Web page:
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Two weeks ago, the speaker of the House of Commons, John Bercow, invoked the parliamentary rulebook, Erskine May, to thwart Prime Minister’s Theresa May attempt to hold a third meaningful vote on her withdrawal agreement with the European Union. The text notes that, in April 1604, Parliament concluded that “a question being once made, and carried in the affirmative or negative, cannot be questioned again, but must stand as a judgement of the House.”

A year later, on November 5, 1605, a young Englishman attempted to change the entire complexion of British politics with a plot to simply blow it all to kingdom come. The plan to blow up the House of Lords, known as the Gunpowder Plot, was part of an assassination attempt on King James I to restore a Catholic to the throne.

The plot failed, and Guy Fawkes was arrested, tortured and executed. The name he initially gave to his interrogators was John Johnson (spot the irony).

Nothing quite as drastic is needed these days. The Houses of Parliament are literally and figuratively falling apart as it is. And it’s no coincidence that Banksy’s painting “Devolved Parliament” is back on display at the Bristol Museum. Although given the way MPs on both sides are behaving, it’s somewhat disrespectful to the apes to compare them to those who are supposed to be running the show.

Show being the operative word here. What is unfolding before our eyes has descended into a farce and a tragedy. If only Shakespeare were around today — he would have had a field day!

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The government’s handling of the Brexit process makes you wonder how Britannia once managed to rule the waves. These days the best it can muster is a botched Brexit ferry deal in which the startup company Seaborne Freight was awarded a £14 million (€16 million, $18 million) contract to open a new UK-EU ferry route for emergency medical supplies in the event of a no-deal Brexit, even though it had no ships and no port contract.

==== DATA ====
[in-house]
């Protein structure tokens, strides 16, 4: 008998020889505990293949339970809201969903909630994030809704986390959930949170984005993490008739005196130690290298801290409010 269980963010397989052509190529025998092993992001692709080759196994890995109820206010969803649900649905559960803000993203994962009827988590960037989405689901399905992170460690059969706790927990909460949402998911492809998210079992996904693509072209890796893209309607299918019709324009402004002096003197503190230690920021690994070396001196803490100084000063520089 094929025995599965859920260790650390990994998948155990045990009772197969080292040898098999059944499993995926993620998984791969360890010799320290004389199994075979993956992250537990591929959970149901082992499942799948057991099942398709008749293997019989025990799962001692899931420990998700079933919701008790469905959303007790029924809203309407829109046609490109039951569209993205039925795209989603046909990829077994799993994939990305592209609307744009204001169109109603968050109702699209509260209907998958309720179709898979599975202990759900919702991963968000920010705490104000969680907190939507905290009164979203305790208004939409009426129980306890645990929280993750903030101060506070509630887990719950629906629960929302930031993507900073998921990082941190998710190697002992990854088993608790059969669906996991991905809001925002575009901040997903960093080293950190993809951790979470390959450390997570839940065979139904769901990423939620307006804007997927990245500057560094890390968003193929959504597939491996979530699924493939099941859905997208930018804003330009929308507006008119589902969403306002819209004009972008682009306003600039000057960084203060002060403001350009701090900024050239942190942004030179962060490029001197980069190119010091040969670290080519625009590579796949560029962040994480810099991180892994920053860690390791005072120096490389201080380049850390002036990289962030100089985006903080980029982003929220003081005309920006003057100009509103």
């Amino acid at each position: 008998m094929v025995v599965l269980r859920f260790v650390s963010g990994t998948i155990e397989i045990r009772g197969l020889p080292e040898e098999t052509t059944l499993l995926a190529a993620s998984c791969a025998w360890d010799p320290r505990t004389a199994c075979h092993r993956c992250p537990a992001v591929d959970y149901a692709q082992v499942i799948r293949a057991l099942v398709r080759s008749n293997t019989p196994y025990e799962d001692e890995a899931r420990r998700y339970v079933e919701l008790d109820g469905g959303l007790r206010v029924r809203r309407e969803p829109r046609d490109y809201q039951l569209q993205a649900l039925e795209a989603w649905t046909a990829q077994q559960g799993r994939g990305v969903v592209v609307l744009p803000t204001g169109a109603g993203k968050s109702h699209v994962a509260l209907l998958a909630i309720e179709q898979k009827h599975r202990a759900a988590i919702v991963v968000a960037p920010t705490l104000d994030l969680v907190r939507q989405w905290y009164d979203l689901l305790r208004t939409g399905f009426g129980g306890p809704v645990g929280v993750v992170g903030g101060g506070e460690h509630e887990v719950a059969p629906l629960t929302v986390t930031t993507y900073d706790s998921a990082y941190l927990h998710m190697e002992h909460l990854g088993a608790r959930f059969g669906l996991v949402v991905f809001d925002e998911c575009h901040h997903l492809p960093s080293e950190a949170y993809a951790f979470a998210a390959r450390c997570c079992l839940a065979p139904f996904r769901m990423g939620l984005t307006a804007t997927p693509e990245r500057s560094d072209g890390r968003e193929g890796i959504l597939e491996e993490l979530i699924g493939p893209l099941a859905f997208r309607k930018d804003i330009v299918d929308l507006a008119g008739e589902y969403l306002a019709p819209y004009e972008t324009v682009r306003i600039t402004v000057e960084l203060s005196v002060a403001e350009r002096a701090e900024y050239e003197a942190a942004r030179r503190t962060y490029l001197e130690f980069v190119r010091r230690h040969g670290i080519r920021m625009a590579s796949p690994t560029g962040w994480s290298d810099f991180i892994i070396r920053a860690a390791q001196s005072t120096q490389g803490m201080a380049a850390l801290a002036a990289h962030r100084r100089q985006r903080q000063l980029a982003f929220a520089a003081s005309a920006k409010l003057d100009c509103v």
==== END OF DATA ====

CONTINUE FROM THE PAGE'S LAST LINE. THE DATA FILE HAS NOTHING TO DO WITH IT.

Warped Brexit world

Little did he know it at the time, but the Victorian-era novelist Lewis Carroll presciently wrote about the warped world of Brexit in Alice Through the Looking Glass, by putting these words into the mouth of his main protagonist.

“If I had a world of my own, everything would be nonsense. Nothing would be what it is, because everything would be what it isn’t. And contrary wise, what is, it wouldn’t be. And what it wouldn’t be, it would. You see?”

Confused? Well, Theresa May has taken it to an entirely new level. Indeed, we can take the analogy even further. In another scene from the book the White Queen admonishes Alice for refusing to believe “impossible things.” “Why,” says the Queen, “sometimes I’ve believed as many as six impossible things before breakfast.”

I’ll restrict myself to two of the most glaring examples:

1) May still expects her colleagues and, more importantly, the country to believe that she will win a Commons vote on the Withdrawal Agreement: Almost nobody believes that, including her.

2) She is still in full control of Brexit.

It’s just a delusion

Which brings me to the definition of delusional:

– characterized by or holding idiosyncratic beliefs or impressions that are contradicted by reality or rational argument,

– based on or having faulty judgment; mistaken.

The UK government is now firmly in cloud-cuckoo land if it thinks that there is any halfway plausible way out of the Brexit mess. Leaving aside the economic and political damage any type of Brexit would have on the UK, and by extension on the EU, the affliction to the nation’s psyche and standing is arguably even worse. If and when the Brexit dust has settled, the UK is set to be the laughing stock of the world for years to come. I mean, come on, even German comedians have discovered a sense of humor about Brexit.

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This flippancy masks despair, despondency and desperation. May’s pigheadedness and pretense of being in control is about as useful as Boris Johnson’s new haircut (not even that makes him look prime ministerial). There is nothing orderly or dignified about the spectacle in Parliament (apart from Speaker John Bercow’s impressive performance and enunciation when calling MPs to, er, order).

As the great Irish playwright George Bernard Shaw once wrote: “Progress is impossible without change, and those who cannot change their minds cannot change anything.”